Aotea Caulerpa Response Team Press Release June 2024

19 June 2024 

Exotic caulerpa seaweed arrived in Aotea waters at least three years ago, probably on the anchor of a boat, and its effects have been felt in many ways. 

Beachcast caulerpa at Okupu – Sid Wales

Frustrated by a lack of action in the water, a new steering team was established on 3 April this year, to oversee and coordinate the response to caulerpa on Aotea Great Barrier Island. Led by Ngāti Rehua Ngātiwai ki Aotea, the Aotea Caulerpa Response Team (ACRT) wants to stop the spread of exotic Caulerpa around Aotea. It is a point of coordination for the community, Auckland Council, MPI, DOC and other exotic caulerpa sites for the response on Aotea. The steering team is made up of four mana whenua members (Opo Ngawaka, Marilyn Stephens, Ken Ngawaka Fortzer and Fletcher Beazley) and four community members (Izzy Fordham, Chris Ollivier, Kate Waterhouse and Barry Scott) and has its work cut out (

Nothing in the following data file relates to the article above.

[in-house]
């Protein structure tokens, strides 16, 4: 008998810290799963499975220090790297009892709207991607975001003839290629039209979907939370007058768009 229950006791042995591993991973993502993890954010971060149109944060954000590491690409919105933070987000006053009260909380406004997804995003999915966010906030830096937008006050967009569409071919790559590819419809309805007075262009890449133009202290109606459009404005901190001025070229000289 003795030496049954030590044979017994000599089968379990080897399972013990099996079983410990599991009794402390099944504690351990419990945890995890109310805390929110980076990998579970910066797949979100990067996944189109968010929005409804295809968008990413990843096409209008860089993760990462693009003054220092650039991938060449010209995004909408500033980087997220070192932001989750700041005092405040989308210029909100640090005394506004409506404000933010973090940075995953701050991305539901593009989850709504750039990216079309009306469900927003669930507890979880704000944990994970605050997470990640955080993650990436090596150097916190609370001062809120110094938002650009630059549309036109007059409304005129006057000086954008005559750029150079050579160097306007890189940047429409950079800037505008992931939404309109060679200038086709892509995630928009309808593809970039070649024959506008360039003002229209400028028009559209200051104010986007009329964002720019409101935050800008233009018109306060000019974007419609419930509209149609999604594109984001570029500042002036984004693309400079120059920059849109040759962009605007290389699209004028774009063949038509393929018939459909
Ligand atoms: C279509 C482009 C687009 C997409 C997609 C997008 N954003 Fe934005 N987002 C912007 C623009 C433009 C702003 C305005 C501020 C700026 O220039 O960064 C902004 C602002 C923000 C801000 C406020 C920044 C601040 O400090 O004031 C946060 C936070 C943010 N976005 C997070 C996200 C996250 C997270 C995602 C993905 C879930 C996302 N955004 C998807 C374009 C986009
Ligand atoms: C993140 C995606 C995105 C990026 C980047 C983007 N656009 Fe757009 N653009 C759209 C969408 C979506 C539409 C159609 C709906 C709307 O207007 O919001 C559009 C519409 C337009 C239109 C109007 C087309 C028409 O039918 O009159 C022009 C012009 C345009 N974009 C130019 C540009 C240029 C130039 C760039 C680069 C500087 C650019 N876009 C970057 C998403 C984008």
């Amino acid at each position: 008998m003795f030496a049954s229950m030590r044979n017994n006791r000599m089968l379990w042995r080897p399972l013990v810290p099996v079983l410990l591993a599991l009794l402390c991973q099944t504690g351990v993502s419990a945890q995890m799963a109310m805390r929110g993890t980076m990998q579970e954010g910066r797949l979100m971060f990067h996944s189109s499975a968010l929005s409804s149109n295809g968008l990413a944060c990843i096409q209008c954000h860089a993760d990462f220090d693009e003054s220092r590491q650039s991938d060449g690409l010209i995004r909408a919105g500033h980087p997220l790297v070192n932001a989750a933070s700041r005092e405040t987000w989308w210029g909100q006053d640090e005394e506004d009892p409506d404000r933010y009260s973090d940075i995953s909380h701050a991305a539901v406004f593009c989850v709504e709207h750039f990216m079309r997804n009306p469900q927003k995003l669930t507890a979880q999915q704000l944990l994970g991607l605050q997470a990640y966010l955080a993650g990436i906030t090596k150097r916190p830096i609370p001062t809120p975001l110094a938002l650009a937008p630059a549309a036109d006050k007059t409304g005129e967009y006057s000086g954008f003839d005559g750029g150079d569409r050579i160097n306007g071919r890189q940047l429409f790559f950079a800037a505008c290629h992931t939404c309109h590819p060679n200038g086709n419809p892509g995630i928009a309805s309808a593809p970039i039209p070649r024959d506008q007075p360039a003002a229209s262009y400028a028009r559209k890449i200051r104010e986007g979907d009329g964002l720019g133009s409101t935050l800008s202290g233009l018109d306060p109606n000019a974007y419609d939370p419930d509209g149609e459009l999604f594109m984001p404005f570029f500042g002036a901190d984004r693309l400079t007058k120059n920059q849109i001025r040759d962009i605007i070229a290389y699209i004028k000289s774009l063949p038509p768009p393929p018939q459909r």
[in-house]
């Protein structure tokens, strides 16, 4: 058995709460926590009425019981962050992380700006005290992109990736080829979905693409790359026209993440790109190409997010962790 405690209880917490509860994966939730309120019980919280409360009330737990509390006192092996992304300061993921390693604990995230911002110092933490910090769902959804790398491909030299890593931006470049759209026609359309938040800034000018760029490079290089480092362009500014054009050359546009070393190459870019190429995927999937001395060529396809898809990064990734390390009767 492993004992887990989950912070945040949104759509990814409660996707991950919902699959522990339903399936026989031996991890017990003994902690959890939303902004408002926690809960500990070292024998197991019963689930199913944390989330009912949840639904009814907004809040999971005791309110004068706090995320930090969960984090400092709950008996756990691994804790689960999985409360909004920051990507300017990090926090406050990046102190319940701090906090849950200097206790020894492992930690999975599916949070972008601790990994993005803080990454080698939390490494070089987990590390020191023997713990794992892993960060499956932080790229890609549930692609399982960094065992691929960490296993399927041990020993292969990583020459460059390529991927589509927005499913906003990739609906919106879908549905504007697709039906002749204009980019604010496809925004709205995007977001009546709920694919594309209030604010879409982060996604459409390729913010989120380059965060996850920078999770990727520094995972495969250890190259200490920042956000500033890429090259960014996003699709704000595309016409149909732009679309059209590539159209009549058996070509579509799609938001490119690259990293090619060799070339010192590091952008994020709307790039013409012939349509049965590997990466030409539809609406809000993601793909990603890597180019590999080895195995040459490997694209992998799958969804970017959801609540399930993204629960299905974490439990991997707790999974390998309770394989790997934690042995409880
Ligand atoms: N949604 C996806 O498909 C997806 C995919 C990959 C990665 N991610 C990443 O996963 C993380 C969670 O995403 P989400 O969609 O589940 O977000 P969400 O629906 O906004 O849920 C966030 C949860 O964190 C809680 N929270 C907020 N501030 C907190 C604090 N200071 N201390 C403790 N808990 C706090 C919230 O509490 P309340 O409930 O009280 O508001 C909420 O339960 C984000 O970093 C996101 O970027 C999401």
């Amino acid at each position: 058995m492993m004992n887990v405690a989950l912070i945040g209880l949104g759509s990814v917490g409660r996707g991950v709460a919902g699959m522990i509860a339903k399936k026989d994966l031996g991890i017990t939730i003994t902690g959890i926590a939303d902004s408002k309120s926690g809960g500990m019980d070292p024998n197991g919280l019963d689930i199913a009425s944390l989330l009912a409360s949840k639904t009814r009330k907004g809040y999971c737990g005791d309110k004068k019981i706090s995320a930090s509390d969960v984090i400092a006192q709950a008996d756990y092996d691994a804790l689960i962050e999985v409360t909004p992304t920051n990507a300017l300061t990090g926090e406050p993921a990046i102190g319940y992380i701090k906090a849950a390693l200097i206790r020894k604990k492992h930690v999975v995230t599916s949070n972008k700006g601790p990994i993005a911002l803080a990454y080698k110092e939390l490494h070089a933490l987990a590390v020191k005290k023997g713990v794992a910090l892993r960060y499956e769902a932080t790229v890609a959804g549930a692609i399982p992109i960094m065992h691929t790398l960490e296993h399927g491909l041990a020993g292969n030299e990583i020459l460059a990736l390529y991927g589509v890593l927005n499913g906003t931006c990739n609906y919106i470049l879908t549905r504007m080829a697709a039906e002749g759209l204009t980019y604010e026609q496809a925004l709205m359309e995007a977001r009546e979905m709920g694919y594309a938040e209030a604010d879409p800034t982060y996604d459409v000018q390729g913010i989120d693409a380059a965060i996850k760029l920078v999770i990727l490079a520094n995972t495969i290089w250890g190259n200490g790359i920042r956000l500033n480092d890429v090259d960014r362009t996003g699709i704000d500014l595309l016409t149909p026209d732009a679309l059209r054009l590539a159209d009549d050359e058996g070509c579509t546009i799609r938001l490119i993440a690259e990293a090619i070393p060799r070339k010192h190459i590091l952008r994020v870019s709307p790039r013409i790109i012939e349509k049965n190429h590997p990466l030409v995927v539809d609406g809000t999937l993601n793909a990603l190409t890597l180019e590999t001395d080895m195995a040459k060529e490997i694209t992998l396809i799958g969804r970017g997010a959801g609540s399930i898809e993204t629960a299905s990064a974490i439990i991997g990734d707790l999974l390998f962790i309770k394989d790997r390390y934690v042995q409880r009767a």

On July 3 at 5pm at the Claris Conference Centre, the Aotea Caulerpa Response team is holding a community meeting to share information about the status of the infestation, the government response and our plan to stop the spread.  

There has been good news and bad news in the two months since the volunteer team started work. More funding has been secured to begin a trial removal project at Whangaparapara, to establish on-island capability in surveillance and removal of caulerpa in the sea. Surveillance has also been stepped up to locate the edges of the infestations, and some suction dredging occurred in Man of War passage in May to stop it getting into Port Fitzroy.

But there is also more exotic caulerpa being found with more eyes in the water. In late April it was identified at the Mokohinau Islands after a University of Auckland dive team conducting fish surveys reported sightings to MPI. A Department of Conservation specialist dive team with local support confirmed the locations of more than 80 small Caulerpa patches. 

 “It’s critical that we learn from the last 3 years and take the right actions to eliminate these patches as soon as possible,” says Opo Ngawaka, Chair of the Ngāti Rehua Ngātiwai ki Aotea Trust and member of the steering team. 

This and subsequent finds at Fantail Bay on the Coromandel, Rakino Island and more recently at Leigh, highlight why it is so important to control the spread of Caulerpa around Aotea, and why the ACRT wants to secure long term funding for an Aotea based operation.